Deaths in Mosul

The revelation that 39 Indians were killed in Iraq should have been made with sensitivity

March 22, 2018 12:02 am | Updated 12:06 am IST

The government’s announcement that the remains of 39 Indian workers , kidnapped four years ago by the Islamic State, have been found near Mosul in Iraq, has brought a painful closure to the episode. According to External Affairs Minister Sushma Swaraj, remains found in a mass grave have been matched conclusively with DNA samples for all but one of the men declared missing almost four years ago. Part of a group of construction labourers held by the IS shortly after the fall of Mosul in June 2014, they had last contacted their families in the middle of that month and said they were being held in a basement while fighting raged outside. Since then, there was no word from them, but for the version of Harjit Masih, the 40th hostage who had managed to escape. Mr. Masih said he was the only one to escape from being gunned down by the IS captors, and had subsequently fled with a group of Bangladeshi labourers. His account was never accepted by the government. With the recovery of the remains in Mosul after its recapture by Iraqi forces last year, the government must retrace Mr. Masih’s steps in Iraq in a wider effort to end its investigations into the killings. This inquiry should also help answer larger questions about the operating procedure followed by the authorities.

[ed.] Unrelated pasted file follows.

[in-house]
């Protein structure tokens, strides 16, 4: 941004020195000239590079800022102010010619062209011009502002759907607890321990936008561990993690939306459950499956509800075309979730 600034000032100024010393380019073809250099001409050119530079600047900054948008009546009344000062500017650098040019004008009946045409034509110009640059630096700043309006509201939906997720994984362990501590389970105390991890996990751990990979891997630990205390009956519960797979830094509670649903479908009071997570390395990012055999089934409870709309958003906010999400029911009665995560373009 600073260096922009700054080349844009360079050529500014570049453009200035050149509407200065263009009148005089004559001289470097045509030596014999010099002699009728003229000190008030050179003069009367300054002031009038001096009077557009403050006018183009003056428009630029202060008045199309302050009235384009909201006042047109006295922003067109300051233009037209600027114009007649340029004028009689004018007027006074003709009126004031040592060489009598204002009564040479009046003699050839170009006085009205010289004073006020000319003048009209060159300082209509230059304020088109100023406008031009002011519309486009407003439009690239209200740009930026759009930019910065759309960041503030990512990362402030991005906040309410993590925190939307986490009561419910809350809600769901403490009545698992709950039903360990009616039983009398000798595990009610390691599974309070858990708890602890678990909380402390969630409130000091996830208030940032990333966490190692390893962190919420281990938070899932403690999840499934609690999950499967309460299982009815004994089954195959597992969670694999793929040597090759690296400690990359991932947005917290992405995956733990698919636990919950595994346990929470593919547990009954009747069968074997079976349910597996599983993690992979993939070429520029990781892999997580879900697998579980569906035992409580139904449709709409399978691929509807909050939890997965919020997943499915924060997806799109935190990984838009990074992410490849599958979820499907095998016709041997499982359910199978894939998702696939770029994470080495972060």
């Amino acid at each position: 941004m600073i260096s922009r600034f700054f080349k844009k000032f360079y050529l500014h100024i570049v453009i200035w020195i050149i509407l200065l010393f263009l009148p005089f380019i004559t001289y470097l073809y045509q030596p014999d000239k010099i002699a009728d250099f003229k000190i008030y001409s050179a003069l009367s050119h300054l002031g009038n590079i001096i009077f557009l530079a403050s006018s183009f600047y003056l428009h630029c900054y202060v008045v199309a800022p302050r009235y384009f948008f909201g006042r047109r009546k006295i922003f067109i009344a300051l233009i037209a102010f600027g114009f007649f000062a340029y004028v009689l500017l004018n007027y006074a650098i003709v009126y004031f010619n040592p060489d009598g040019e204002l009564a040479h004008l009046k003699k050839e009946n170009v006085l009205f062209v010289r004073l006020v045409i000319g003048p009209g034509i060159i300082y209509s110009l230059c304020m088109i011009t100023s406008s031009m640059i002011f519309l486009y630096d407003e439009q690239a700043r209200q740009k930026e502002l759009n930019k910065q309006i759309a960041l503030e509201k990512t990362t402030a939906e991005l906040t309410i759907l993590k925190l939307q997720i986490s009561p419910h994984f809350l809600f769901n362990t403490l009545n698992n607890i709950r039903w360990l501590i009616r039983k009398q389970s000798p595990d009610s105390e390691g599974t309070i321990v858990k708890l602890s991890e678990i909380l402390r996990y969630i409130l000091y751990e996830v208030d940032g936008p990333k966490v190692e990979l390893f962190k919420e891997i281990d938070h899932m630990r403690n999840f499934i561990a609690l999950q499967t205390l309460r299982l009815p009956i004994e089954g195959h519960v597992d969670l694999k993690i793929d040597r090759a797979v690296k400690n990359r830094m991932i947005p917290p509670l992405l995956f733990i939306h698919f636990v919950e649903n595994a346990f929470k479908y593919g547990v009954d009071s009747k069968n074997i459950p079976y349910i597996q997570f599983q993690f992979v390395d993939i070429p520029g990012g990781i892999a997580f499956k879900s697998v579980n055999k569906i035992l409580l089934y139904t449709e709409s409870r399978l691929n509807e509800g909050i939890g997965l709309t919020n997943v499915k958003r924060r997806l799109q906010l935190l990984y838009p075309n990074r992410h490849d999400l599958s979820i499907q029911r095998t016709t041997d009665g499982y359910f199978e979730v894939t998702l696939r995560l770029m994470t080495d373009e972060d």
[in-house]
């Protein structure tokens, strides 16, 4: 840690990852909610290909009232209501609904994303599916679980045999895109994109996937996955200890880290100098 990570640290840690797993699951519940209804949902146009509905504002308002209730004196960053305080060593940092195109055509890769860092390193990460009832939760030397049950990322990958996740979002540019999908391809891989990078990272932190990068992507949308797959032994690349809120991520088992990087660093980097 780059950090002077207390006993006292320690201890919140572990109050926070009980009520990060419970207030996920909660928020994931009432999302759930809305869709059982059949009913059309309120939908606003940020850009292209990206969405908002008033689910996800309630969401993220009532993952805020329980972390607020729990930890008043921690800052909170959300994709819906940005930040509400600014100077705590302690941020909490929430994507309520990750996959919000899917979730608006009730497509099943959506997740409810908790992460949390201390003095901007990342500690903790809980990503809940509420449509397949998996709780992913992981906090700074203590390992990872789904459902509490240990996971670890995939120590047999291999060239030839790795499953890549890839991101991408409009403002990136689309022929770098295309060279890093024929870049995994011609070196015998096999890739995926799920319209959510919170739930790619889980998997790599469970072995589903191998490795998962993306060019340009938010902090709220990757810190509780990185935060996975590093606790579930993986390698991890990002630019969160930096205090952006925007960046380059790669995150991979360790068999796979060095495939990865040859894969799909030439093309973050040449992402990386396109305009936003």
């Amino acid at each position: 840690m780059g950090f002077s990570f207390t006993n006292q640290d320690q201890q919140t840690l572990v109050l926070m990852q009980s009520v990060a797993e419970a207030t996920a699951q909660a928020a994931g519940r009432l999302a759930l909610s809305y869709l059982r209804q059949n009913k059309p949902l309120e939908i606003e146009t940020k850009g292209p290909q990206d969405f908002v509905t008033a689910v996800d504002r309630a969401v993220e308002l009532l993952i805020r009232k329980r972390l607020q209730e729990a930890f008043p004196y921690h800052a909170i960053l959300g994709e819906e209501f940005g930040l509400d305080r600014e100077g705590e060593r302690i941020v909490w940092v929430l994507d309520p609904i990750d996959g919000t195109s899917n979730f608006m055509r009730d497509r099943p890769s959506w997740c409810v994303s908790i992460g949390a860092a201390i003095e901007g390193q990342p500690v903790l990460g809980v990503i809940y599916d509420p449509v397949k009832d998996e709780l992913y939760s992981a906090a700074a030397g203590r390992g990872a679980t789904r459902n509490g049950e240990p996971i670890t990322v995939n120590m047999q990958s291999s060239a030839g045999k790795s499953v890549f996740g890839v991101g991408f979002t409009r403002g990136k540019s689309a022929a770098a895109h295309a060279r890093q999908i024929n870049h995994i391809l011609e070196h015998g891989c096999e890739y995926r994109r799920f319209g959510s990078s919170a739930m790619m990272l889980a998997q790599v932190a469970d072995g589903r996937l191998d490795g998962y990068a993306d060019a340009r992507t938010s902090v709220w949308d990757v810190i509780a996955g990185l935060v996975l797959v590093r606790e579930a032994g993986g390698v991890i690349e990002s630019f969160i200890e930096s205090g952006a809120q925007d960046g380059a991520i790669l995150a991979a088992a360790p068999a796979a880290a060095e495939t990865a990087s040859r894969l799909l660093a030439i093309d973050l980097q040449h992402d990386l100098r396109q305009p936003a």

On the positive side, the government followed every lead in the case, and reached out to governments in Iraq, Syria and Turkey in the effort to get any available information. However, it would have been more prudent for the authorities to be circumspect instead of unnecessarily talking up the chances of finding the men alive. At various points, the government told the families that the men had been seen at a construction site, at a church in Mosul, and even that they were being kept in a prison in Badush, a village on the edge the city of Mosul. Subsequent investigations, including visits by Minister of State for External Affairs V.K. Singh, revealed those leads to be wrong. It turned out, for instance, that the prison in Badush had been destroyed by the IS early during its occupation, something that should have been verified before such information was disseminated to distraught family members. On receiving word that the Martyrs Foundation, an Iraqi agency that helped identify the remains, would announce that they had matched the DNA of the 39 men, the Ministry of External Affairs could have shown more sensitivity by informing the families before Ms. Swaraj made the rushed announcement in Parliament. The biggest lesson from the tragic saga is the need for a thorough appraisal of procedures for Indian labour going abroad, so that they are not duped or remain uninformed about the risks of going to conflict areas.

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